5 Questions on Proton Therapy

By Patrick Hwu, M.D. - December 20, 2021

Dr. Louis Harrison, chair emeritus of the Radiation Oncology Department, is internally renowned for developing personalized radiation therapies and building an innovative program. He recently sat down with me to discuss bringing proton therapy to Moffitt Cancer Center.

Dr. Louis Harrison, chair emeritus of the Radiation Oncology Department
Dr. Louis Harrison, chair emeritus of the Radiation Oncology Department

Hwu: Today we’re going to talk about proton therapy, a really exciting modality to treat patients that gives them a unique opportunity for a great outcome. Dr. Harrison, can you please start by letting us know what proton therapy is?

Harrison: Most people are familiar with electrons, protons and neutrons. A proton is a subatomic particle that is positively charged, an electron is negatively charged and the neutron is neutral. A proton

becomes a cancer therapy when you introduce very sophisticated technology called the cyclotron. It’s a 50 ton piece of technology that takes the proton and accelerates it in larger and larger spirals to make it faster until it becomes a very high speed projectile. It organizes the protons into beams that you then direct into the body at a tumor. This is how proton therapy becomes a cancer therapy.

Hwu: How does it differ from standard radiation therapy?

Harrison: Standard radiation therapy is done with photons or X-rays. X-rays are energy packets that don’t have weight. Generally, the way photon radiation works is that you accelerate electrons along a straight path and that machinery is called the linear accelerator. The electrons hit a heavy target and it sets off X-rays that go into the body. The major difference between X-ray therapy or conventional radiation therapy and proton therapy is what happens when these beams go into the body. When an X-ray beam goes into the body, it deposits radiation along the path of the beam. Although it’s directed at a tumor and although most of the radiation goes into the tumor, the areas along the pathway of the beam going in and out do leave radiation along those paths, and so the tissues around the tumor get radiation. We’ve gotten better and better at formalizing the radiation to the tumor but the areas around the tumor get radiation.

Now imagine this is the spinal cord next to the tumor, and you want to give all the radiation to this, you want to give no radiation to the spinal cord. Proton therapy focuses all the radiation in one spot or one very specific geographic area and gives almost no radiation to the nearby organs. In those situations proton therapy offers enormous advantages.

Hwu: Tell us about the multidisciplinary approach for radiation at Moffitt Cancer Center.

Harrison: Well, this is something that we’re all very proud of. It is a very unusual situation in solid tumors and cancers nowadays that a patient only gets one treatment. There’s surgery, radiation therapy, chemotherapy and immunotherapy. And the beauty of a multidisciplinary team is for the best heads to get together around a single patient and talk about what are the best options for a patient. Moffitt has been a leader since the very beginning in understanding the multidisciplinary nature of cancer and is organized around these multidisciplinary teams so that the patient is at the center of all of this.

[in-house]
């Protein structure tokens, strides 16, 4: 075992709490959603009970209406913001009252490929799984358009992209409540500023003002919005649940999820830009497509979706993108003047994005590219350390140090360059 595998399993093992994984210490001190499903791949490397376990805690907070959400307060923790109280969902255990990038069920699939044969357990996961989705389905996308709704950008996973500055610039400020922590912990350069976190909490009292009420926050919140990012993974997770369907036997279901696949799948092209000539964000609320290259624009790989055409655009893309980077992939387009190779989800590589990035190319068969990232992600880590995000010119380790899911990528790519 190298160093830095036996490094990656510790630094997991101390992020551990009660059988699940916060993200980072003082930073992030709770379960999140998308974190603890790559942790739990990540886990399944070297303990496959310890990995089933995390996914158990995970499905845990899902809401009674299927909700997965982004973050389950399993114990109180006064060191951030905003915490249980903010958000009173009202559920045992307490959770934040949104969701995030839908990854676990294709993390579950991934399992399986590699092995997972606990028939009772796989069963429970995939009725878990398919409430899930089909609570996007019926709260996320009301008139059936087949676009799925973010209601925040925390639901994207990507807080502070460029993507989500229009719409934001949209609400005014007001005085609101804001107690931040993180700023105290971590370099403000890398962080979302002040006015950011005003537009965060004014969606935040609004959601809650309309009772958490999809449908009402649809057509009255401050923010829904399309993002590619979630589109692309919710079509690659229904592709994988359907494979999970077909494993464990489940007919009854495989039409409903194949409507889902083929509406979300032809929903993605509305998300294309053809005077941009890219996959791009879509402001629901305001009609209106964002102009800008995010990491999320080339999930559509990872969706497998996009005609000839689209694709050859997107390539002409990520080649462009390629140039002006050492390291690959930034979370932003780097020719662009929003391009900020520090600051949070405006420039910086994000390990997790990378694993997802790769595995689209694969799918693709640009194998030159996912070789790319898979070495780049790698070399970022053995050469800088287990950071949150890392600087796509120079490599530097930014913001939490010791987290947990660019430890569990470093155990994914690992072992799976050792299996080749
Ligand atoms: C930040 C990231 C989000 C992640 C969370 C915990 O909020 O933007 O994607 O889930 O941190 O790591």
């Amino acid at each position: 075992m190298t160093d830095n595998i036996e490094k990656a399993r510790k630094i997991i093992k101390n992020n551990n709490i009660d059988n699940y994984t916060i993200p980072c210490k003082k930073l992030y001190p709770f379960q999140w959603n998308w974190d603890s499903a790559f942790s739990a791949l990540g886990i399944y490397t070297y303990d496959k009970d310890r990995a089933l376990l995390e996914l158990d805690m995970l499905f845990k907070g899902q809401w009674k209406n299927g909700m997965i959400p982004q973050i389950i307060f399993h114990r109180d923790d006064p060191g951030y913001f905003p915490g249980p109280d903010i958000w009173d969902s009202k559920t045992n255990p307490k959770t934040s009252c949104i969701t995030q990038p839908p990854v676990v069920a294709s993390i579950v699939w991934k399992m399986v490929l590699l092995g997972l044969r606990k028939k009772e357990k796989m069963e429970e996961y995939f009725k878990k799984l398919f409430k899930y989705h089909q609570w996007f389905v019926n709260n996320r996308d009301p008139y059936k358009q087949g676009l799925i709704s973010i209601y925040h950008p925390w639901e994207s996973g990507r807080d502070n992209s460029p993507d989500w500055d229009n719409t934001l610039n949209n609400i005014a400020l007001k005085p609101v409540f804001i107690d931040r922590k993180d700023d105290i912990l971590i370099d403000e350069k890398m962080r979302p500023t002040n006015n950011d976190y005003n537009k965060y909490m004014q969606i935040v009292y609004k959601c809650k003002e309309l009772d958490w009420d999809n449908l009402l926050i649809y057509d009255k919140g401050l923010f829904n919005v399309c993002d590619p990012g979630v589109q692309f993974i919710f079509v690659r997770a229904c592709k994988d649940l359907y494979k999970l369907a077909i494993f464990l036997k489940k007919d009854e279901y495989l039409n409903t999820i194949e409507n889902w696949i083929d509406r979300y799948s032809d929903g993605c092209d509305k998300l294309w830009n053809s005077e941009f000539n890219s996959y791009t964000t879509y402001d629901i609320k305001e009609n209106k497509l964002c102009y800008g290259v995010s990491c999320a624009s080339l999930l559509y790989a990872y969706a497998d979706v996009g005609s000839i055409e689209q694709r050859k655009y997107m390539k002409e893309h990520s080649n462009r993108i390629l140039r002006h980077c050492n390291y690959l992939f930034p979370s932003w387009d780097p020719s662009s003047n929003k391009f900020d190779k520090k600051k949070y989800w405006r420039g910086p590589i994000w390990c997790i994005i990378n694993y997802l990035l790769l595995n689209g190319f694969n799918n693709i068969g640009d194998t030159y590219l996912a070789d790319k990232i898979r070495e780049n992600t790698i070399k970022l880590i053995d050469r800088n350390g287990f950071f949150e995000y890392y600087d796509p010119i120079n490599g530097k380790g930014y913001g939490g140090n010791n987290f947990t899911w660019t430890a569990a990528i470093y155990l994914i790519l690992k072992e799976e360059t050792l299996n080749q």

Hwu: Can you tell us a little bit about our plans at Moffitt Cancer Center for proton therapy?

Harrison: Yes, we’re excited to see that in 2022, we’re going to be organizing all of the key elements

to develop the Moffitt Proton Therapy Center. We’ve been fortunate to get a philanthropic gift from the Richard M. Schulze Family Foundation, and that’s going to be a very important component of us doing this. The proton center is going to be located at the McKinley campus. We are making our decisions about the exact technology, location and other aspects of program development to put us on the path to get this project going.

Hwu: Proton therapy started decades ago but it’s still evolving and there’s been some very exciting technical developments. We’re going to have the latest machinery that will allow us to do certain things that the older machines can’t do. Can you describe some of that?

Harrison: Sure, well you know the cyclotron that I spoke about was developed in the 1930s. Proton therapy really didn’t start until the 1970s, but nowadays the future is actually going to be far more exciting than where we are now. What has happened up until now is that we have exploited the physical properties of protons and the ability to put a proton directly into a tumor and not affect the surrounding tissues. That has been the mainstay of the use of protons. What’s happening now is we’re beginning to understand the biology of proton therapy, and understanding the biology allows us to exploit how a proton kills a cancer cell and how we can then modulate the use of protons to be more effective in killing cancer cells. For example, if the damage that’s done by a proton to a cancer cell is that it shreds a cell in a different way than a photon, that opens up opportunities for immunotherapy and radiation to work in special ways together because of the activation of the immune system. There’s also been a new development called flash, or the ability to accelerate these protons and deliver the entire treatment in two seconds. That’s just amazing. We have to understand the biology more and we have to study this more, but it seems to be the case that when you use these very high dose rates, the damage to the tumor remains, but the damage to the surrounding tissues goes down dramatically.

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